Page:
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Finding Life in the Cities of the Dead

Preserving art, memory and place in historic cemeteries.

A few weeks ago, I had the pleasure of organizing a workshop about conservation of cemetery stones and landscapes. The setting was the Old South Church cemetery in Windsor, Vermont. I wrote about Asher Benjamin and the church in this column in June 2018, but this workshop opened my eyes to the stewardship of cemeteries; there are many parallels to architectural conservation.

Conservator Francis Miller guides resetting a stone that had toppled over on to its face.

Conservator Francis Miller guides resetting a stone that had toppled over on to its face.

Making connections to the past is a joyous part of my work but caring for the stones and their setting personalized the work and imbued me with a direct connection to the people whose stones we worked on during the training. Interpreting a sense of place is integral to historic buildings, but cemeteries have a sense of place too. Many of the stones draw inspiration from the architectural elements of a given period in American architecture. Some of the stones have the signature of their carvers and that is a powerful reminder that we find hand-craftsmanship in cemeteries.

The patina of time contributes to the character of cemeteries.

The patina of time contributes to the character of cemeteries.

We began with learning about conditions assessments for both the stone and landscape of the cemetery. We identified the character-defining features right off the bat. We asked ourselves what are the goals for a cemetery? How should it appear? Are perfectly manicured lawns and treeless experiences good, bad or indifferent? Brian Post, a landscape architect and executive director of The Stone Trust told us that some cemetery sextons are advising to mow less frequently or even use goats for lawn care- they eat everything including poison ivy and they fertilize the grass. Less mowing means less damage to headstones and less cost, so with budget savings, funds can be redirected to conservation efforts. Denuding a cemetery of its trees might solve some problems but if it robs the cemetery of its character, we don’t gain anything. If planting trees can help fight climate change, can cemeteries be areas where we replace trees that have outlived their safety?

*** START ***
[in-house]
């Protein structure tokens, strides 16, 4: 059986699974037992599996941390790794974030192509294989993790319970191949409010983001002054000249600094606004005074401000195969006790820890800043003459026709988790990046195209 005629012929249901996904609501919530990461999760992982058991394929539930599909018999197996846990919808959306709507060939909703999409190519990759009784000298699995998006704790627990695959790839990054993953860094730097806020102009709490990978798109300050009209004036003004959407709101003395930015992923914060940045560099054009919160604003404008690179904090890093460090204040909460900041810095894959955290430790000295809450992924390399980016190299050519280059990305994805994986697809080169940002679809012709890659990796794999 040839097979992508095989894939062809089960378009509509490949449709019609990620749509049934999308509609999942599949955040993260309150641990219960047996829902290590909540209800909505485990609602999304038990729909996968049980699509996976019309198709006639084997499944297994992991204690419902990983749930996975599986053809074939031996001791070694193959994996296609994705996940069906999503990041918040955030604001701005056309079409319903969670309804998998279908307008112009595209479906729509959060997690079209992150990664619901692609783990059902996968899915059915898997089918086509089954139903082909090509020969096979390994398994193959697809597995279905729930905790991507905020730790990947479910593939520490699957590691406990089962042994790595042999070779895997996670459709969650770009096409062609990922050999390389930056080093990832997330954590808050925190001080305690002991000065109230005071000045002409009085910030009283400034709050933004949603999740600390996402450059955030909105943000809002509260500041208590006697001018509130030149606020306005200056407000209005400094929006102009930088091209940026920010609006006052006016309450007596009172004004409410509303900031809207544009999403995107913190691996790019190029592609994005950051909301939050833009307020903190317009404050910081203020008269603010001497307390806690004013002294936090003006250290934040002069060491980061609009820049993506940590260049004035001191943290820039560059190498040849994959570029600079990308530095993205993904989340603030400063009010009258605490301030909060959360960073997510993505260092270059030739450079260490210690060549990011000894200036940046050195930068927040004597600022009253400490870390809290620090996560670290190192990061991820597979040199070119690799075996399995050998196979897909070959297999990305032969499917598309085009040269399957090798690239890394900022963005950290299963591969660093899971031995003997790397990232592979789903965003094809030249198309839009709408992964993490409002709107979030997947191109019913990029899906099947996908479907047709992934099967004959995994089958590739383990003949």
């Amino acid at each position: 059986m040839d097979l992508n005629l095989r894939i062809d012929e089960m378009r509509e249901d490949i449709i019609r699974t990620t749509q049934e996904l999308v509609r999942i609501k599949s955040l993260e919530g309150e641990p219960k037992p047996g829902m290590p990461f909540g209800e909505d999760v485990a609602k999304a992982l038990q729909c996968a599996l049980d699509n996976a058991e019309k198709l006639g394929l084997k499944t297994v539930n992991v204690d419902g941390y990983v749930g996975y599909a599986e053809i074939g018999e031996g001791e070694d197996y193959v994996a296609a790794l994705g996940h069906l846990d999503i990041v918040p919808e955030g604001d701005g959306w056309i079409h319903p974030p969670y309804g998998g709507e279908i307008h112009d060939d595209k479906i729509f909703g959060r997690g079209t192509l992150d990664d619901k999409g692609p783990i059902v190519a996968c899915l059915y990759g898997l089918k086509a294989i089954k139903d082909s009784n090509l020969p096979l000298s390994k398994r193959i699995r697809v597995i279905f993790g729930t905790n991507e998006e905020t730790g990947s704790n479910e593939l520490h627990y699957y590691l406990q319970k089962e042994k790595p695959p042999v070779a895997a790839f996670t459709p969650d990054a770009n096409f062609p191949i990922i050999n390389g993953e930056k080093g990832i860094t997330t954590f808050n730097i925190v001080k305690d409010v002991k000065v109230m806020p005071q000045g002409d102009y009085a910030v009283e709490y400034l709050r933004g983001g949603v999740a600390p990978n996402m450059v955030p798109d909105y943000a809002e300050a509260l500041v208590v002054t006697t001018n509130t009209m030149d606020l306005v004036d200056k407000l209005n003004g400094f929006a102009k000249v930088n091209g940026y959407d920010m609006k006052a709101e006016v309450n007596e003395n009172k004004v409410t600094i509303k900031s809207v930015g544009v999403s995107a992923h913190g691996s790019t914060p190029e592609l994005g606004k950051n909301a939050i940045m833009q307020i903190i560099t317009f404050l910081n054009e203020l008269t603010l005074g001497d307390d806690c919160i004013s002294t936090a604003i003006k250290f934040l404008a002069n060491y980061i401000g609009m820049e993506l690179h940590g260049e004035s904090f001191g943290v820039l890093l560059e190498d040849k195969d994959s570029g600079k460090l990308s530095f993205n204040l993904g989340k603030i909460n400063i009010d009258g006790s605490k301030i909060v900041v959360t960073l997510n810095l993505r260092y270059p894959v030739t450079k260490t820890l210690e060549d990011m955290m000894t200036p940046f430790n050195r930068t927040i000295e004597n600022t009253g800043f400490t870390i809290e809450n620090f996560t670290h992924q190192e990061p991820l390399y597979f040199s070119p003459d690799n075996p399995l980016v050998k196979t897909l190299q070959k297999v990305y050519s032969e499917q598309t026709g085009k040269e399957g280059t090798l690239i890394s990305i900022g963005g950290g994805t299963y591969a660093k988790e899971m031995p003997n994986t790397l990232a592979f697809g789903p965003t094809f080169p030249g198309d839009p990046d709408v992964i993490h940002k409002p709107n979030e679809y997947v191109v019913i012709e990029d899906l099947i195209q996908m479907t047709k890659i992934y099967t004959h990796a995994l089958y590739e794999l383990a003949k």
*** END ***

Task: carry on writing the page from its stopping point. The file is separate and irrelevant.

When it comes to cleaning and repairs, National Park Service Historian Dennis Montagna and Francis Miller,, recommend gentle chemicals and soft mortars that allow retreatment in the future. We established a test zone with different solutions of cleaning materials that can be monitored locally so that decisions about the best cleaning method and preferred appearances can be made after watching the evolution of the stones over the next few years.

This monument is  the only one in this cemetery made of zinc.

This monument is the only one in this cemetery made of zinc.

The experience has brought me in contact with people who have ancestors in the Old South Cemetery. Sharing their sense of pride at having ancestors, some of whom served in the Revolutionary War or were active in civic affairs, is delightful. In a few weeks, we have a volunteer conditions assessment planned; many of the workshop attendees are coming back to help us document conditions to plan for the long-term preservation of this historic cemetery.

So, this Halloween, instead of avoiding cemeteries or succumbing to the spookiness of the holiday, I will be taking some strolls in my favorite cemeteries to reflect on their inhabitants and to savor the trees, the plants and the sense of place, and I hope you do too. 

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